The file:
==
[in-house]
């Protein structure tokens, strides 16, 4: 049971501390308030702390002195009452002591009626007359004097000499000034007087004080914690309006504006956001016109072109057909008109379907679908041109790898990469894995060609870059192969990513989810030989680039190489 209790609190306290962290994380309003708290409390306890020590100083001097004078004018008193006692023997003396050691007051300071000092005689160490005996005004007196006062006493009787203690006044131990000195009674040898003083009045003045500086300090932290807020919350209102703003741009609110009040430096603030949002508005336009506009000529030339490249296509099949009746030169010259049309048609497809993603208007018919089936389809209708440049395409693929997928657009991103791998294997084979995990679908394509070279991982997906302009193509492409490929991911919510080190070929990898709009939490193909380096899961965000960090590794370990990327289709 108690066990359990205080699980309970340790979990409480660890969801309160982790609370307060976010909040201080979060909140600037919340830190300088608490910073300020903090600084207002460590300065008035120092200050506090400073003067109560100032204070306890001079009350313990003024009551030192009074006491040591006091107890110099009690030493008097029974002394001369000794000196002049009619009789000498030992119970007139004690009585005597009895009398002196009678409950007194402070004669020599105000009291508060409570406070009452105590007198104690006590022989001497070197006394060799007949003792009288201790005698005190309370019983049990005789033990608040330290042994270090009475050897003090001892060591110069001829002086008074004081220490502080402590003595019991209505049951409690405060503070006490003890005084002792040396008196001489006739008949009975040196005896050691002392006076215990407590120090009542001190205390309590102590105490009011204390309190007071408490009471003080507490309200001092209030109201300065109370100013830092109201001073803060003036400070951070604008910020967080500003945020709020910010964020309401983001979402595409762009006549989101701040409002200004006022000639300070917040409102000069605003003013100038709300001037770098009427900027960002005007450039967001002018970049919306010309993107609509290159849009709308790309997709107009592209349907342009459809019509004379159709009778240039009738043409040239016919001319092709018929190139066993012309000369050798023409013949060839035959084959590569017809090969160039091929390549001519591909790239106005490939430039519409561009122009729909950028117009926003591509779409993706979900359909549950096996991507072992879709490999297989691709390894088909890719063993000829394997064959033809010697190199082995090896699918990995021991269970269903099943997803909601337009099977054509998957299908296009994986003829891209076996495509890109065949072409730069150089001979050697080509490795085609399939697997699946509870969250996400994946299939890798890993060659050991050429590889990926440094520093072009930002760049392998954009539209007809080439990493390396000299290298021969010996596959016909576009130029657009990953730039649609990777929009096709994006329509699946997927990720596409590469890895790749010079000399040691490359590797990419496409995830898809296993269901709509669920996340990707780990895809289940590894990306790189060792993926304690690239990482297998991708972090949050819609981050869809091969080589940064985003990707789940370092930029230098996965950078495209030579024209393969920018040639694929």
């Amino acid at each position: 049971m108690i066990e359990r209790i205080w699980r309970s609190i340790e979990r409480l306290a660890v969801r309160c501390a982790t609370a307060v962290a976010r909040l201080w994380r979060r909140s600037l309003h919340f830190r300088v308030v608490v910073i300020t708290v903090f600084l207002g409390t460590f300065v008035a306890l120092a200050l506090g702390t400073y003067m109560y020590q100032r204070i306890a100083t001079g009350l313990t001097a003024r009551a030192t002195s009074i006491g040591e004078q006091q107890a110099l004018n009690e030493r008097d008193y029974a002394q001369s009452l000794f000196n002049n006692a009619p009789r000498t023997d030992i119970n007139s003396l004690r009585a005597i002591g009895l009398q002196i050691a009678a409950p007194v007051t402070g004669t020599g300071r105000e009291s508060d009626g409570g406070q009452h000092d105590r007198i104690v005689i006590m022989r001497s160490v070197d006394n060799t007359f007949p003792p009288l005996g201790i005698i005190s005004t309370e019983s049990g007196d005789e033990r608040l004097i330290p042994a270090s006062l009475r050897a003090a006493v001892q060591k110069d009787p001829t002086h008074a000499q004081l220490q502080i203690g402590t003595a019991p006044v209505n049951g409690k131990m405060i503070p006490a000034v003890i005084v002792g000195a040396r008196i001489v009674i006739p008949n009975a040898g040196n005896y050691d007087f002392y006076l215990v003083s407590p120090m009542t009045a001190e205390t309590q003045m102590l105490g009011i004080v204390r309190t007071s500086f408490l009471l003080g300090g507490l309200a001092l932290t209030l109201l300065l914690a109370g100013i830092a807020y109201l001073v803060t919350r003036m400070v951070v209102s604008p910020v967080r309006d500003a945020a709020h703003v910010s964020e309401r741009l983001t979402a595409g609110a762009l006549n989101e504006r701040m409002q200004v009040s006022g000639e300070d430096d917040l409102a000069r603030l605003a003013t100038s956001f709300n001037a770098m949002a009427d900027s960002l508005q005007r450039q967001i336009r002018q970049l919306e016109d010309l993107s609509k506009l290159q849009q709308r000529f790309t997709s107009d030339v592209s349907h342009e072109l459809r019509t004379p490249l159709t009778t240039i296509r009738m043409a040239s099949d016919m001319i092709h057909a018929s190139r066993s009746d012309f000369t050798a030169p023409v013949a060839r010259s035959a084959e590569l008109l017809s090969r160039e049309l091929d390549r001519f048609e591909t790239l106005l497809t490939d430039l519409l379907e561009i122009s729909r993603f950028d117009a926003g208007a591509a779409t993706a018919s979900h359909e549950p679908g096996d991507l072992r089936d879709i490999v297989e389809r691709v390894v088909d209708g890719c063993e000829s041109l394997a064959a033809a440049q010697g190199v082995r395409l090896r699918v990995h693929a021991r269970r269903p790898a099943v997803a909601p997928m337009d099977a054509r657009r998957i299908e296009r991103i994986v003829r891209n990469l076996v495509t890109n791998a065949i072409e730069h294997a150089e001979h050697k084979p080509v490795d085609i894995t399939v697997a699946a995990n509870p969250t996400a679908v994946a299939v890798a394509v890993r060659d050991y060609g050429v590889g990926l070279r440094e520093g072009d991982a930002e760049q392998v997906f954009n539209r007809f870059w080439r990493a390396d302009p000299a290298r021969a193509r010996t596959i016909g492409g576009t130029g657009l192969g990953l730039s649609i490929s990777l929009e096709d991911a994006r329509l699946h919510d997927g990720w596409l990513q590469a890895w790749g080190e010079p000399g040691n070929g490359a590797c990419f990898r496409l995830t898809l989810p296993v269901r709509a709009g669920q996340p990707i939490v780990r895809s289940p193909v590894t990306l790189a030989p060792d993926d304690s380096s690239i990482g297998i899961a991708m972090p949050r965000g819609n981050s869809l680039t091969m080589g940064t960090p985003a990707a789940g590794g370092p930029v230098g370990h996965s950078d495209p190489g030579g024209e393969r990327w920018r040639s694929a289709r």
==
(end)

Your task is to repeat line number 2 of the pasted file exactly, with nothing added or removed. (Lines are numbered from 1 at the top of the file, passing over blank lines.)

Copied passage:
């Protein structure tokens, strides 16, 4: 049971501390308030702390002195009452002591009626007359004097000499000034007087004080914690309006504006956001016109072109057909008109379907679908041109790898990469894995060609870059192969990513989810030989680039190489 209790609190306290962290994380309003708290409390306890020590100083001097004078004018008193006692023997003396050691007051300071000092005689160490005996005004007196006062006493009787203690006044131990000195009674040898003083009045003045500086300090932290807020919350209102703003741009609110009040430096603030949002508005336009506009000529030339490249296509099949009746030169010259049309048609497809993603208007018919089936389809209708440049395409693929997928657009991103791998294997084979995990679908394509070279991982997906302009193509492409490929991911919510080190070929990898709009939490193909380096899961965000960090590794370990990327289709 108690066990359990205080699980309970340790979990409480660890969801309160982790609370307060976010909040201080979060909140600037919340830190300088608490910073300020903090600084207002460590300065008035120092200050506090400073003067109560100032204070306890001079009350313990003024009551030192009074006491040591006091107890110099009690030493008097029974002394001369000794000196002049009619009789000498030992119970007139004690009585005597009895009398002196009678409950007194402070004669020599105000009291508060409570406070009452105590007198104690006590022989001497070197006394060799007949003792009288201790005698005190309370019983049990005789033990608040330290042994270090009475050897003090001892060591110069001829002086008074004081220490502080402590003595019991209505049951409690405060503070006490003890005084002792040396008196001489006739008949009975040196005896050691002392006076215990407590120090009542001190205390309590102590105490009011204390309190007071408490009471003080507490309200001092209030109201300065109370100013830092109201001073803060003036400070951070604008910020967080500003945020709020910010964020309401983001979402595409762009006549989101701040409002200004006022000639300070917040409102000069605003003013100038709300001037770098009427900027960002005007450039967001002018970049919306010309993107609509290159849009709308790309997709107009592209349907342009459809019509004379159709009778240039009738043409040239016919001319092709018929190139066993012309000369050798023409013949060839035959084959590569017809090969160039091929390549001519591909790239106005490939430039519409561009122009729909950028117009926003591509779409993706979900359909549950096996991507072992879709490999297989691709390894088909890719063993000829394997064959033809010697190199082995090896699918990995021991269970269903099943997803909601337009099977054509998957299908296009994986003829891209076996495509890109065949072409730069150089001979050697080509490795085609399939697997699946509870969250996400994946299939890798890993060659050991050429590889990926440094520093072009930002760049392998954009539209007809080439990493390396000299290298021969010996596959016909576009130029657009990953730039649609990777929009096709994006329509699946997927990720596409590469890895790749010079000399040691490359590797990419496409995830898809296993269901709509669920996340990707780990895809289940590894990306790189060792993926304690690239990482297998991708972090949050819609981050869809091969080589940064985003990707789940370092930029230098996965950078495209030579024209393969920018040639694929």